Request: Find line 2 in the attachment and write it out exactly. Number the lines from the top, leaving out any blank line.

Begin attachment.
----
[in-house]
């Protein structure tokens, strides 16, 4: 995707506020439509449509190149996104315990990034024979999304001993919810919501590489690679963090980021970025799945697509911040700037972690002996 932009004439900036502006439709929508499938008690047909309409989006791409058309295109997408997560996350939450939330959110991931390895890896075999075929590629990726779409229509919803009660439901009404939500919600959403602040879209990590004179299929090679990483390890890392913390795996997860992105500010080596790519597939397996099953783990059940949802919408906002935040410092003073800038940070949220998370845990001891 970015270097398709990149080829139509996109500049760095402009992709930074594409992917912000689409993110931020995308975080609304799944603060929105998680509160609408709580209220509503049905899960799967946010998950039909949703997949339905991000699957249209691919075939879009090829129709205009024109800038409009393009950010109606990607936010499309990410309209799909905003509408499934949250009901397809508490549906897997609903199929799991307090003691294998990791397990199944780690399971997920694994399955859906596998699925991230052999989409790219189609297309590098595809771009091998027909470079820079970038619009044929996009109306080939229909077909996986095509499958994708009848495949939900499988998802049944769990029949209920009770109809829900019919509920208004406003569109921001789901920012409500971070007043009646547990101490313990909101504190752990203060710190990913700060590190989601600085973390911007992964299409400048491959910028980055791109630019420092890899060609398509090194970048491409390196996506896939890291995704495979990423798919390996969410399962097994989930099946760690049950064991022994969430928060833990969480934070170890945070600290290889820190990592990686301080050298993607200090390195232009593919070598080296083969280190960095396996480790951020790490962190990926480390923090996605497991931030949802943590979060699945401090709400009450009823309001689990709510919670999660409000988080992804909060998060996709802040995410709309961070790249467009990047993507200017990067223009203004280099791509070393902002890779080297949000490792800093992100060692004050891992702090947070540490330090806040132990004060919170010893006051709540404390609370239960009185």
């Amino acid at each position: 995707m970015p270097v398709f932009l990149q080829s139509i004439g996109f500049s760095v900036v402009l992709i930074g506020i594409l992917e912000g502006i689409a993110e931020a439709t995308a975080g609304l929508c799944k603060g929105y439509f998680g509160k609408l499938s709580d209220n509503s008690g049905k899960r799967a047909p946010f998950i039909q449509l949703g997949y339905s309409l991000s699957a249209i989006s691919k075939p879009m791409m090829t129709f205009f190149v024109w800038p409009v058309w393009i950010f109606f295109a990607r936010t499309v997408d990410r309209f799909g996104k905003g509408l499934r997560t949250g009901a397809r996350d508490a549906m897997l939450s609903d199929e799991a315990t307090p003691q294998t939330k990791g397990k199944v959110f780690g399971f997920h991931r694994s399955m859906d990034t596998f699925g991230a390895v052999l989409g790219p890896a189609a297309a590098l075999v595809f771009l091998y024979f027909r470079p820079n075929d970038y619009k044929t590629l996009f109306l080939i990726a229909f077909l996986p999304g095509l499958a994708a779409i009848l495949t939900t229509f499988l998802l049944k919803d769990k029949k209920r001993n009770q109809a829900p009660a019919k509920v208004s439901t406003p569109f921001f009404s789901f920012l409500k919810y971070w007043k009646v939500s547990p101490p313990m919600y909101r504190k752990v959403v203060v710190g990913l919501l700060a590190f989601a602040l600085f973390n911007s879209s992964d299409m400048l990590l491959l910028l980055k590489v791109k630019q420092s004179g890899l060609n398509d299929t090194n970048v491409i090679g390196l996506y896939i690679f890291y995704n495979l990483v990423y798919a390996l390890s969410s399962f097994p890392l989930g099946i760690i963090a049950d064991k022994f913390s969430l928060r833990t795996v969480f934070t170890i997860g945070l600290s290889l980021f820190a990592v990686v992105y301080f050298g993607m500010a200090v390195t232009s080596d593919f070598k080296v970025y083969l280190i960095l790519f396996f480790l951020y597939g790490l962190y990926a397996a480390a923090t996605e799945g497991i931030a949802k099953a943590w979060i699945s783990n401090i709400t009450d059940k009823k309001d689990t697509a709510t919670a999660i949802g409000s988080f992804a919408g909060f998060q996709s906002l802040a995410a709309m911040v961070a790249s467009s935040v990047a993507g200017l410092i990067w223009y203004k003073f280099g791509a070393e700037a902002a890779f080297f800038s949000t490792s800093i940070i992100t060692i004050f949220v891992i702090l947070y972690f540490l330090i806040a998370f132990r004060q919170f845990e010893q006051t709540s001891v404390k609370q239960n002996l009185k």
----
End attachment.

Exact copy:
């Protein structure tokens, strides 16, 4: 995707506020439509449509190149996104315990990034024979999304001993919810919501590489690679963090980021970025799945697509911040700037972690002996 932009004439900036502006439709929508499938008690047909309409989006791409058309295109997408997560996350939450939330959110991931390895890896075999075929590629990726779409229509919803009660439901009404939500919600959403602040879209990590004179299929090679990483390890890392913390795996997860992105500010080596790519597939397996099953783990059940949802919408906002935040410092003073800038940070949220998370845990001891 970015270097398709990149080829139509996109500049760095402009992709930074594409992917912000689409993110931020995308975080609304799944603060929105998680509160609408709580209220509503049905899960799967946010998950039909949703997949339905991000699957249209691919075939879009090829129709205009024109800038409009393009950010109606990607936010499309990410309209799909905003509408499934949250009901397809508490549906897997609903199929799991307090003691294998990791397990199944780690399971997920694994399955859906596998699925991230052999989409790219189609297309590098595809771009091998027909470079820079970038619009044929996009109306080939229909077909996986095509499958994708009848495949939900499988998802049944769990029949209920009770109809829900019919509920208004406003569109921001789901920012409500971070007043009646547990101490313990909101504190752990203060710190990913700060590190989601600085973390911007992964299409400048491959910028980055791109630019420092890899060609398509090194970048491409390196996506896939890291995704495979990423798919390996969410399962097994989930099946760690049950064991022994969430928060833990969480934070170890945070600290290889820190990592990686301080050298993607200090390195232009593919070598080296083969280190960095396996480790951020790490962190990926480390923090996605497991931030949802943590979060699945401090709400009450009823309001689990709510919670999660409000988080992804909060998060996709802040995410709309961070790249467009990047993507200017990067223009203004280099791509070393902002890779080297949000490792800093992100060692004050891992702090947070540490330090806040132990004060919170010893006051709540404390609370239960009185």